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Calming horses comfort Ohio veterans, their families and relatives of those lost in war

U.S. Army veteran Michael Kuhn kisses his favorite horse Teddy after working with him in the arena at Solid Rock Therapeutic Riding Center in Lake Township. (Mike Cardew/Akron Beacon Journal)

UNIONTOWN, Ohio — For an entire year, Michael Kuhn visited the horses. Always alone, on Sundays.

 Kuhn, an 82nd Airborne Iraq veteran, started out slowly, by feeding the horses, by being close to them. 

"I would come up here and bring 30 pounds of apples every Sunday, cut them up and walk around and feed all the horses," said Kuhn, 30, who now acknowledges he suffered from the after-effects of war — post-traumatic stress disorder (PTSD) — for years after he finished his enlistment in 2005. 

Then, something happened. 

"I finally realized that I feel happy," he said. "Horses are always cool, calm and collected. . They need our help as much as we need theirs." 

It was a more than a year ago that Kuhn's mother, Susan O'Connor — a mother of four children who have all served in the military with a combined six overseas deployments — began encouraging him to visit Solid Rock Therapeutic Riding Center in Lake Township.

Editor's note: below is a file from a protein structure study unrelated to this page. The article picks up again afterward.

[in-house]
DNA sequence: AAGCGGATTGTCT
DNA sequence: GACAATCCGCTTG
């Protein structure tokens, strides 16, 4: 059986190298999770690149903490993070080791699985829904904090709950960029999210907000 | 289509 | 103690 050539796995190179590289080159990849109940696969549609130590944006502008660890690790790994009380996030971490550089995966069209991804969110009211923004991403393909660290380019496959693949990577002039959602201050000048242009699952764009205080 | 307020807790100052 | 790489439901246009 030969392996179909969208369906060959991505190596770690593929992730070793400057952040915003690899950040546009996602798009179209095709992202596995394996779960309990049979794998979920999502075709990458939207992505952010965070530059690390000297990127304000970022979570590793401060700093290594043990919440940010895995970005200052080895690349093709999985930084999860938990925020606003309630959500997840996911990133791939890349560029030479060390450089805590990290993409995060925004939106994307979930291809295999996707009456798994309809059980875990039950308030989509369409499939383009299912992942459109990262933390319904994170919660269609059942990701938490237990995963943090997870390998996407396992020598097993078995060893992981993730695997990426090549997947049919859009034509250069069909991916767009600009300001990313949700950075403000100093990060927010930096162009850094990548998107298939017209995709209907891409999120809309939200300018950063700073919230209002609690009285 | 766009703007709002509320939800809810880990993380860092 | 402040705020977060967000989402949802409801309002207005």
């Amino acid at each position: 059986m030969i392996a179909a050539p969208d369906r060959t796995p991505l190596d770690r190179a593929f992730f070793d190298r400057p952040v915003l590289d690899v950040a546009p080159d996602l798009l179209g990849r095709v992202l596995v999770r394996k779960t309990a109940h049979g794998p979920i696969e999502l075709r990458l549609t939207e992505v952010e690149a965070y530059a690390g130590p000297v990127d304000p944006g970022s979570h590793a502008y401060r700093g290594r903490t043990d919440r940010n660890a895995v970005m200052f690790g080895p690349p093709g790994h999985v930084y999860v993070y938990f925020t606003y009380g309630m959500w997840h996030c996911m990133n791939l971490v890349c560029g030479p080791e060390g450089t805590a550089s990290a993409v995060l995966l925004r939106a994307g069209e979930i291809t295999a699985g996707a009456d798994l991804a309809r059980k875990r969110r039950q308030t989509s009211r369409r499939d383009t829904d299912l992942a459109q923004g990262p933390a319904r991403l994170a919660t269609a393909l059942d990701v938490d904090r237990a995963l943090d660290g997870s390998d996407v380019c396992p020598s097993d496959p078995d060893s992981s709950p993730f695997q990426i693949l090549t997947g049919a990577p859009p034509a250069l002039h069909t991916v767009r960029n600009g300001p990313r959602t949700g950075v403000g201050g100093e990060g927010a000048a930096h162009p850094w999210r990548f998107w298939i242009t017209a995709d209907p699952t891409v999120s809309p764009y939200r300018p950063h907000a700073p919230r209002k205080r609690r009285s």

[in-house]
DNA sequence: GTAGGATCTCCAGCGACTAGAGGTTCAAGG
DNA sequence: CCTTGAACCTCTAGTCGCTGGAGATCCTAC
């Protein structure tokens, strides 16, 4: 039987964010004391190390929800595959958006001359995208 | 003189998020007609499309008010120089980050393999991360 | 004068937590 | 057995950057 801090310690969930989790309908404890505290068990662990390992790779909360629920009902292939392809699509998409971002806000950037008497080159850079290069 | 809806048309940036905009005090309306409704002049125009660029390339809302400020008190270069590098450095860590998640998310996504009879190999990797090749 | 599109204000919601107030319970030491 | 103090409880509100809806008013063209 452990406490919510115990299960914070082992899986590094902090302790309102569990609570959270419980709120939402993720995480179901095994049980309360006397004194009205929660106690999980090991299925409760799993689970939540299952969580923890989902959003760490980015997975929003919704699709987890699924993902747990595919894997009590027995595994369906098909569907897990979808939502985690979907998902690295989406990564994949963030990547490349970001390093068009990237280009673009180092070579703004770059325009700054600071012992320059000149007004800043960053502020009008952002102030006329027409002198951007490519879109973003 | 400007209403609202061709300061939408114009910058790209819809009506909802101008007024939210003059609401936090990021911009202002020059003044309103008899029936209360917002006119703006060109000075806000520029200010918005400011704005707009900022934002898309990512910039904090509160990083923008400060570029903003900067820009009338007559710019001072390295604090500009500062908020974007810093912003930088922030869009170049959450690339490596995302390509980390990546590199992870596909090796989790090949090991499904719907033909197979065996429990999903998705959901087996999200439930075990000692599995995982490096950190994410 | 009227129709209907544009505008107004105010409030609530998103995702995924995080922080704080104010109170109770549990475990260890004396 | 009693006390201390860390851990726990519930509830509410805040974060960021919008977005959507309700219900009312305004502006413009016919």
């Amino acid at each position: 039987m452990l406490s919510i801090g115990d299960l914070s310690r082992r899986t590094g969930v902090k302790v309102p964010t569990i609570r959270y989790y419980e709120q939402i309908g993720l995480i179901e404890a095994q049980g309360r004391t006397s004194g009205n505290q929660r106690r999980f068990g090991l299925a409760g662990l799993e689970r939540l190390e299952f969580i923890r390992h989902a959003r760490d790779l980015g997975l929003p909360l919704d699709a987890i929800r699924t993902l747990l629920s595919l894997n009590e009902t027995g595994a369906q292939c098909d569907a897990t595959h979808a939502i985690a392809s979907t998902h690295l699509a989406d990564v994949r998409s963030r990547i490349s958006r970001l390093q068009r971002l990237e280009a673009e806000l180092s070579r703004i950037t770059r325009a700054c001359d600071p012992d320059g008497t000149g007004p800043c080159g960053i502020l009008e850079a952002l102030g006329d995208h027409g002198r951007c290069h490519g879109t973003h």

The nonprofit center, open for only the past three years, offers free riding services to veterans and their families. 

Kuhn and several Gold Star family members — relatives of those who have died overseas — are part of a military fraternity that works with horses at Solid Rock as part of their recovery from war or the loss of a loved one. 

"We believe our veterans and their families have already paid the ultimate price," said Nicki VonGunten, a founder of Solid Rock and the center's executive director. "We have a policy: If a soldier is in crisis, I don't care if it is 3 o'clock in the morning," they can use the facility for as long as they need "if that's what it takes to save a life." 

Kathy and Frank Patron, parents of Marine Sgt. Daniel J. Patron, 26, who was killed in Afghanistan on Aug. 6, 2011, began spending time at the center in August, around the second anniversary of their son's death. 

Kathy Patron, 55, a speech teacher at Perry High, spends time at the farm every week. She grooms a rescued horse named after her son, Danny Boy. 

"I am channeling my son Danny," she said of her time at the riding center. "There is something very spiritual about spending time with a horse. I look into his eyes and he is so soulful. His temperament is so like my son." 

Since the death of her son, she said, she believes that when a door opens, she and her family must see what is on the other side. 

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